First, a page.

A very learned Mouluvi (Islamic scholar) once told me "living on the earning of the women is haram (forbidden) in Islam". You claim to be Muslim, shame on you. You are taking pride in calling yourself Pangal, you know, the Bangali Muslims in Jiribam and Cachar tease us as "Dur Moghlai" in a derogatory way. Not so long ago we were looked down upon even by the Bangali muslims. Suffered this abuse in my childhood from my Bengali neighbors and friends. I was too young then to understand. I can write pages and pages on the Bangali muslims, had it not been for the spiritual saint "Shah Jalal" they would still be remaining in the primitive days. The less said the better.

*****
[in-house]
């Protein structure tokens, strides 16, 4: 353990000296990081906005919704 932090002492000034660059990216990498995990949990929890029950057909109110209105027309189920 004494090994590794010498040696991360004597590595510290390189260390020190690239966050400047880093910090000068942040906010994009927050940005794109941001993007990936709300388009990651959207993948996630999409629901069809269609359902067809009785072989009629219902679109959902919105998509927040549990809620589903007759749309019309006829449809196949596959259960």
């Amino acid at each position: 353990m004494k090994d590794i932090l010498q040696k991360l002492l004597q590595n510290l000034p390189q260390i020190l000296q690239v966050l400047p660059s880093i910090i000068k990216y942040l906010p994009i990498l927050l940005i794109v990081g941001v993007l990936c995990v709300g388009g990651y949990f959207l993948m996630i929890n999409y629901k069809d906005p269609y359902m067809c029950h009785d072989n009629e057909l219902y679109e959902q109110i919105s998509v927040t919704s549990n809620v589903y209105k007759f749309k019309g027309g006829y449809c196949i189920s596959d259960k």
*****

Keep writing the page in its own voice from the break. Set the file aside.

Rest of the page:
Finally, one's identity must not be within the purview of one's criticism. Having said that, I have of the opinion that, we do not need unnecessary controversy involving the Pangal community. History cannot be tempered with. It's there to stay. More research will divulge interesting facets of the society during the course of history. Let's agree to disagree but continue working towards the development, peaceful coexistence and sacrifice for the motherland. Eema Leipak na Yaiphare!

* Siraj Makakcha wrote this article for
iraj Makakcha, is a resident of Dubai and hailing from Jiribam. Currently he is working as a Librarian with "CRACKNELL".
He contributes regularly to and can be contacted at shaidar(AT)eim(DOT)ae
This article was posted on November 21, 2019 .